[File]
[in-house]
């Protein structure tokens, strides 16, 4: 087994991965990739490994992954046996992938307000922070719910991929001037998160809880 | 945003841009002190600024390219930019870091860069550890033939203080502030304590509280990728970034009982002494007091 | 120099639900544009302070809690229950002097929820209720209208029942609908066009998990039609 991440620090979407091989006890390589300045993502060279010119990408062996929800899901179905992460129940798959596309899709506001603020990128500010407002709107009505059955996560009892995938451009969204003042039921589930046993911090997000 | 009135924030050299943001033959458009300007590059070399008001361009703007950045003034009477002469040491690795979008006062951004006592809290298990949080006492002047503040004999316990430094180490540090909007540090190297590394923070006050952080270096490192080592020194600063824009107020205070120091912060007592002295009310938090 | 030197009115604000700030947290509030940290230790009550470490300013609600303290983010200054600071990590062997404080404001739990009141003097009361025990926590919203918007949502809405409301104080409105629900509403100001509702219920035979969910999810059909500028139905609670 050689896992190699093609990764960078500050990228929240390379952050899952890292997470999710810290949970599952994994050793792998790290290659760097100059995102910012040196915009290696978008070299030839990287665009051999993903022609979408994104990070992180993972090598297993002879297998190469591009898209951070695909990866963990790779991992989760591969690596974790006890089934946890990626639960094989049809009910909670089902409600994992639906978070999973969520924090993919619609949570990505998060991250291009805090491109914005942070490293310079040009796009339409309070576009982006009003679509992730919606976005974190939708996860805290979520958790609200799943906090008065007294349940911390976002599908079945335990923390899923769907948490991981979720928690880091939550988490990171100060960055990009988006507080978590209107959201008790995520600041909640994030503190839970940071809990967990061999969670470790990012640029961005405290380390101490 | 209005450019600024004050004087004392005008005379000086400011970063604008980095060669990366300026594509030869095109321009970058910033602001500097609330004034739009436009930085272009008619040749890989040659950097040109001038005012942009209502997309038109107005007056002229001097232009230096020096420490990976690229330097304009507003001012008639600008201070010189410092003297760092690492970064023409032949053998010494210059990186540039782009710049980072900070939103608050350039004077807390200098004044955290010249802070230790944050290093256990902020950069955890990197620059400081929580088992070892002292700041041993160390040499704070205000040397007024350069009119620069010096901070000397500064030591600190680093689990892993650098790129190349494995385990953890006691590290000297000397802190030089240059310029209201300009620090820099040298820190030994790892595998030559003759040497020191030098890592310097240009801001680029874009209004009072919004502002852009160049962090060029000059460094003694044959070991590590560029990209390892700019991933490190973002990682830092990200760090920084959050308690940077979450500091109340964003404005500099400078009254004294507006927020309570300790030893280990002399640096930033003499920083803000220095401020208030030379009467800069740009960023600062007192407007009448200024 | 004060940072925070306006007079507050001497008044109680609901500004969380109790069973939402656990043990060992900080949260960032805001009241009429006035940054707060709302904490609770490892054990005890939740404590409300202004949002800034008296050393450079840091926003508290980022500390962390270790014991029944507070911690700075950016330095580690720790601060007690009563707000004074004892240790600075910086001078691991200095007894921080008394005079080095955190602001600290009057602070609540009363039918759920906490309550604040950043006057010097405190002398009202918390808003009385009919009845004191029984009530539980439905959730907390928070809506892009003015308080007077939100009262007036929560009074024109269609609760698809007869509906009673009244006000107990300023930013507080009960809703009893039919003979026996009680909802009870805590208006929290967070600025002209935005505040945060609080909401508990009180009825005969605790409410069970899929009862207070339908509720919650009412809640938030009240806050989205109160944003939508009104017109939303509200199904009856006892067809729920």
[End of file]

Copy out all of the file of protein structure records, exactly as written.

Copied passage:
[in-house]
């Protein structure tokens, strides 16, 4: 087994991965990739490994992954046996992938307000922070719910991929001037998160809880 | 945003841009002190600024390219930019870091860069550890033939203080502030304590509280990728970034009982002494007091 | 120099639900544009302070809690229950002097929820209720209208029942609908066009998990039609 991440620090979407091989006890390589300045993502060279010119990408062996929800899901179905992460129940798959596309899709506001603020990128500010407002709107009505059955996560009892995938451009969204003042039921589930046993911090997000 | 009135924030050299943001033959458009300007590059070399008001361009703007950045003034009477002469040491690795979008006062951004006592809290298990949080006492002047503040004999316990430094180490540090909007540090190297590394923070006050952080270096490192080592020194600063824009107020205070120091912060007592002295009310938090 | 030197009115604000700030947290509030940290230790009550470490300013609600303290983010200054600071990590062997404080404001739990009141003097009361025990926590919203918007949502809405409301104080409105629900509403100001509702219920035979969910999810059909500028139905609670 050689896992190699093609990764960078500050990228929240390379952050899952890292997470999710810290949970599952994994050793792998790290290659760097100059995102910012040196915009290696978008070299030839990287665009051999993903022609979408994104990070992180993972090598297993002879297998190469591009898209951070695909990866963990790779991992989760591969690596974790006890089934946890990626639960094989049809009910909670089902409600994992639906978070999973969520924090993919619609949570990505998060991250291009805090491109914005942070490293310079040009796009339409309070576009982006009003679509992730919606976005974190939708996860805290979520958790609200799943906090008065007294349940911390976002599908079945335990923390899923769907948490991981979720928690880091939550988490990171100060960055990009988006507080978590209107959201008790995520600041909640994030503190839970940071809990967990061999969670470790990012640029961005405290380390101490 | 209005450019600024004050004087004392005008005379000086400011970063604008980095060669990366300026594509030869095109321009970058910033602001500097609330004034739009436009930085272009008619040749890989040659950097040109001038005012942009209502997309038109107005007056002229001097232009230096020096420490990976690229330097304009507003001012008639600008201070010189410092003297760092690492970064023409032949053998010494210059990186540039782009710049980072900070939103608050350039004077807390200098004044955290010249802070230790944050290093256990902020950069955890990197620059400081929580088992070892002292700041041993160390040499704070205000040397007024350069009119620069010096901070000397500064030591600190680093689990892993650098790129190349494995385990953890006691590290000297000397802190030089240059310029209201300009620090820099040298820190030994790892595998030559003759040497020191030098890592310097240009801001680029874009209004009072919004502002852009160049962090060029000059460094003694044959070991590590560029990209390892700019991933490190973002990682830092990200760090920084959050308690940077979450500091109340964003404005500099400078009254004294507006927020309570300790030893280990002399640096930033003499920083803000220095401020208030030379009467800069740009960023600062007192407007009448200024 | 004060940072925070306006007079507050001497008044109680609901500004969380109790069973939402656990043990060992900080949260960032805001009241009429006035940054707060709302904490609770490892054990005890939740404590409300202004949002800034008296050393450079840091926003508290980022500390962390270790014991029944507070911690700075950016330095580690720790601060007690009563707000004074004892240790600075910086001078691991200095007894921080008394005079080095955190602001600290009057602070609540009363039918759920906490309550604040950043006057010097405190002398009202918390808003009385009919009845004191029984009530539980439905959730907390928070809506892009003015308080007077939100009262007036929560009074024109269609609760698809007869509906009673009244006000107990300023930013507080009960809703009893039919003979026996009680909802009870805590208006929290967070600025002209935005505040945060609080909401508990009180009825005969605790409410069970899929009862207070339908509720919650009412809640938030009240806050989205109160944003939508009104017109939303509200199904009856006892067809729920």